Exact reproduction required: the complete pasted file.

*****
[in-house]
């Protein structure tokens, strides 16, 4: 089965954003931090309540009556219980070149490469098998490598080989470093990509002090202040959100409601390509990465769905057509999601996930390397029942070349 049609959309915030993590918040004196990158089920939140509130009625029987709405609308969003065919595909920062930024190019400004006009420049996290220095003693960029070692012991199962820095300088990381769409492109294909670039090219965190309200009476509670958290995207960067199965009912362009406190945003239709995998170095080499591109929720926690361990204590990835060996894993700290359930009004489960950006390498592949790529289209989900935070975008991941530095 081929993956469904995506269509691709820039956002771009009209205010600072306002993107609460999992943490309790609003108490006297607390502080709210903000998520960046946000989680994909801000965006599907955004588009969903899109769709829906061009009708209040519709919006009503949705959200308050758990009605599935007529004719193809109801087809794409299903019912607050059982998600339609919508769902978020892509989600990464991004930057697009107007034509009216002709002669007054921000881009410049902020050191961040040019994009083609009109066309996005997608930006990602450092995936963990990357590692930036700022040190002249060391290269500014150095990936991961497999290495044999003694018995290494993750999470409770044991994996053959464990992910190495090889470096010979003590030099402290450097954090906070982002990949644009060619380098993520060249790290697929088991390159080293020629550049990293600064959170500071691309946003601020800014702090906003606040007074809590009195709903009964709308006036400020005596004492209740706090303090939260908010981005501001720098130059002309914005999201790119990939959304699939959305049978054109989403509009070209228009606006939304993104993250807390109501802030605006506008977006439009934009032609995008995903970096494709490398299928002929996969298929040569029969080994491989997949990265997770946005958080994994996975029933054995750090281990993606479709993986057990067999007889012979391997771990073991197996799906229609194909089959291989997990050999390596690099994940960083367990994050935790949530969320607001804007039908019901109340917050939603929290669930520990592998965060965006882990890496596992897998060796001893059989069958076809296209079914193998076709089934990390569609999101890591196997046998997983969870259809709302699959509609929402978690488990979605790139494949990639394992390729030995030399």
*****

[in-house]
């Protein structure tokens, strides 16, 4: 089965954003931090309540009556219980070149490469098998490598080989470093990509002090202040959100409601390509990465769905057509999601996930390397029942070349 049609959309915030993590918040004196990158089920939140509130009625029987709405609308969003065919595909920062930024190019400004006009420049996290220095003693960029070692012991199962820095300088990381769409492109294909670039090219965190309200009476509670958290995207960067199965009912362009406190945003239709995998170095080499591109929720926690361990204590990835060996894993700290359930009004489960950006390498592949790529289209989900935070975008991941530095 081929993956469904995506269509691709820039956002771009009209205010600072306002993107609460999992943490309790609003108490006297607390502080709210903000998520960046946000989680994909801000965006599907955004588009969903899109769709829906061009009708209040519709919006009503949705959200308050758990009605599935007529004719193809109801087809794409299903019912607050059982998600339609919508769902978020892509989600990464991004930057697009107007034509009216002709002669007054921000881009410049902020050191961040040019994009083609009109066309996005997608930006990602450092995936963990990357590692930036700022040190002249060391290269500014150095990936991961497999290495044999003694018995290494993750999470409770044991994996053959464990992910190495090889470096010979003590030099402290450097954090906070982002990949644009060619380098993520060249790290697929088991390159080293020629550049990293600064959170500071691309946003601020800014702090906003606040007074809590009195709903009964709308006036400020005596004492209740706090303090939260908010981005501001720098130059002309914005999201790119990939959304699939959305049978054109989403509009070209228009606006939304993104993250807390109501802030605006506008977006439009934009032609995008995903970096494709490398299928002929996969298929040569029969080994491989997949990265997770946005958080994994996975029933054995750090281990993606479709993986057990067999007889012979391997771990073991197996799906229609194909089959291989997990050999390596690099994940960083367990994050935790949530969320607001804007039908019901109340917050939603929290669930520990592998965060965006882990890496596992897998060796001893059989069958076809296209079914193998076709089934990390569609999101890591196997046998997983969870259809709302699959509609929402978690488990979605790139494949990639394992390729030995030399």